However difficult implementing measures to reduce the bycatch and mortality of sea turtles may appear, the management experiences related to the TED programme and the develop-ment of bycatch solutions for other fisheries may serve as an example of how political commitment and technology transfer to fishing industries can result in a programme that reduces the impact of fisheries on sea turtles while maintaining the sustainability of the fisheries themselves and the livelihoods of those participating in every associated stage of the use of marine resources.

[5] The views expressed in this paper are solely those of the author and do not necessarily reflect those of the US Department of State or of the US Government generally.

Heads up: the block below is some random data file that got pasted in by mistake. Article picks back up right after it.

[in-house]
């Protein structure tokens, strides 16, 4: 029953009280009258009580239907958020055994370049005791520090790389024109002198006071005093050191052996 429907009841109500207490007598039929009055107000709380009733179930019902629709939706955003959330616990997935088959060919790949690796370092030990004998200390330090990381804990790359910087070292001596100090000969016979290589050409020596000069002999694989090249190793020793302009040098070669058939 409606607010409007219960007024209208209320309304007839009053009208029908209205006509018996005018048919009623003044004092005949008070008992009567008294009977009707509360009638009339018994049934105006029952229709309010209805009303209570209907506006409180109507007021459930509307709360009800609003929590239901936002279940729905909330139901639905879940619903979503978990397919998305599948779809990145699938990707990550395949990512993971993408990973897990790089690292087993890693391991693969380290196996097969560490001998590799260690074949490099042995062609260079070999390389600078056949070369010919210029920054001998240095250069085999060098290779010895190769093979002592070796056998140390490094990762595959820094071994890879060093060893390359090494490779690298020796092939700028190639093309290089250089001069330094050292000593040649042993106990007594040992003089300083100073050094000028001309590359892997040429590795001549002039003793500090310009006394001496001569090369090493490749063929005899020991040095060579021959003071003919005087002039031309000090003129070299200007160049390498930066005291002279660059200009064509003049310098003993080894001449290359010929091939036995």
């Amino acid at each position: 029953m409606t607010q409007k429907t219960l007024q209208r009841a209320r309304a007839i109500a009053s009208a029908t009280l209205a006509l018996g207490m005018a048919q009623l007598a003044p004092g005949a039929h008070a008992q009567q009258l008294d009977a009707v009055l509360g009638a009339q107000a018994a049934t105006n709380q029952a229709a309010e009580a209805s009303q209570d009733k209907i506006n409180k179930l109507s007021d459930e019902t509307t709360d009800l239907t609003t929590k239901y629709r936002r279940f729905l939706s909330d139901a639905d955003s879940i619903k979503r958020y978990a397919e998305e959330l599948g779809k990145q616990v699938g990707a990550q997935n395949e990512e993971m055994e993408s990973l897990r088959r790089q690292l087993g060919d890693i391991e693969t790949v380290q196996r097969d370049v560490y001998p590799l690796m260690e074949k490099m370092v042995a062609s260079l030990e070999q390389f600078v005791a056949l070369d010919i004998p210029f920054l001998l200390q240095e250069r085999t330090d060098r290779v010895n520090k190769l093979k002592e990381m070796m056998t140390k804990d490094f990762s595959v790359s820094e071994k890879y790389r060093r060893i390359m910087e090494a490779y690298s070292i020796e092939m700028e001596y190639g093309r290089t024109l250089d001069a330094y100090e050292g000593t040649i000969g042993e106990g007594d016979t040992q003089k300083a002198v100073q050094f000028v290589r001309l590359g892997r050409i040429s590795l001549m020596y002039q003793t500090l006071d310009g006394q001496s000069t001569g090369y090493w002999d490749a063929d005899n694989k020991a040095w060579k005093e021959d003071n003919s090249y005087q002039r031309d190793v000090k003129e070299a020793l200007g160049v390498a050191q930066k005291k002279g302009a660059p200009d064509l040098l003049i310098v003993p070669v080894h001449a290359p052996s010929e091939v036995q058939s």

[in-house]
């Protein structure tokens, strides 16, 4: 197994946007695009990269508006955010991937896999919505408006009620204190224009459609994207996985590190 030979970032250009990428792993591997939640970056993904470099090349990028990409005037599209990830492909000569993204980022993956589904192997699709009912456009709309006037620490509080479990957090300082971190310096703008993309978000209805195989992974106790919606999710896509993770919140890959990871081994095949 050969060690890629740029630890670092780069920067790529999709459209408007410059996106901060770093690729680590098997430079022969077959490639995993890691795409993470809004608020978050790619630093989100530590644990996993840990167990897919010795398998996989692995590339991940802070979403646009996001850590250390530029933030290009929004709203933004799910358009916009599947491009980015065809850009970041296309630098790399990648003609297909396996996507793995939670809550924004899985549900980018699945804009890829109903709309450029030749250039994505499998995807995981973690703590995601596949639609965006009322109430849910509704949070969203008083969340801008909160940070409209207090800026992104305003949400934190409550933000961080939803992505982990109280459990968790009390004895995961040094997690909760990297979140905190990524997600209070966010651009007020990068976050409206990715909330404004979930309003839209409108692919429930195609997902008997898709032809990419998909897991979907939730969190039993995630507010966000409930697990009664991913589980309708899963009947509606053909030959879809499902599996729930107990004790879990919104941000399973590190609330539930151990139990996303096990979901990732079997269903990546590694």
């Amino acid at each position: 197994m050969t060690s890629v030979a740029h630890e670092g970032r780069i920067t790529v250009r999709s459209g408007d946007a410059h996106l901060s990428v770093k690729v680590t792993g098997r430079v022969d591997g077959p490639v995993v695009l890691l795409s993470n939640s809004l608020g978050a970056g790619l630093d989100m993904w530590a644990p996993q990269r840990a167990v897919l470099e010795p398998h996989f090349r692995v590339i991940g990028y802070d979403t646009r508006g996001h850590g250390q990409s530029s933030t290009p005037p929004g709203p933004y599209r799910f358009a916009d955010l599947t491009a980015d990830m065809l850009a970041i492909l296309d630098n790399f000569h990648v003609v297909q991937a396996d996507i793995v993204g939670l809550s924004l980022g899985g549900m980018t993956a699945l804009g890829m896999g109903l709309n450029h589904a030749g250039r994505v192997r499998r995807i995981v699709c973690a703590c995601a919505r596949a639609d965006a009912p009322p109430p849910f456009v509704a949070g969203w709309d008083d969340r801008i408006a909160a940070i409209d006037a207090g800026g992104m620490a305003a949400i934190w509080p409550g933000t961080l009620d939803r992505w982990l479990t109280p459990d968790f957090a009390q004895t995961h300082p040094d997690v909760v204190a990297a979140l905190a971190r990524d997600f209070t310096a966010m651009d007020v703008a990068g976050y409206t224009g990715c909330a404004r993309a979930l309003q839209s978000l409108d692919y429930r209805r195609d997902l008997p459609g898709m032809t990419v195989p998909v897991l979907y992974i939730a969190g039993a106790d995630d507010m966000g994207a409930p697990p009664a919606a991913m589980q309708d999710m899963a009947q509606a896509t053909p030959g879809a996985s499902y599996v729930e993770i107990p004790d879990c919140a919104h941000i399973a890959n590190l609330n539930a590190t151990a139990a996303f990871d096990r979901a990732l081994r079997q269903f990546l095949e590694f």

[6] This section was prepared in part based on material provided by Dr John Watson, NOAA Fisheries Harvesting Systems Laboratory, Pascagoula, MS, USA.
[7] This information derived from NOAA Fisheries stock assessments (TEWG, 1998; 2000).
[8] The longline and gillnet sections were prepared based in part on information provided by NOAA Fisheries Office of Protected Resources.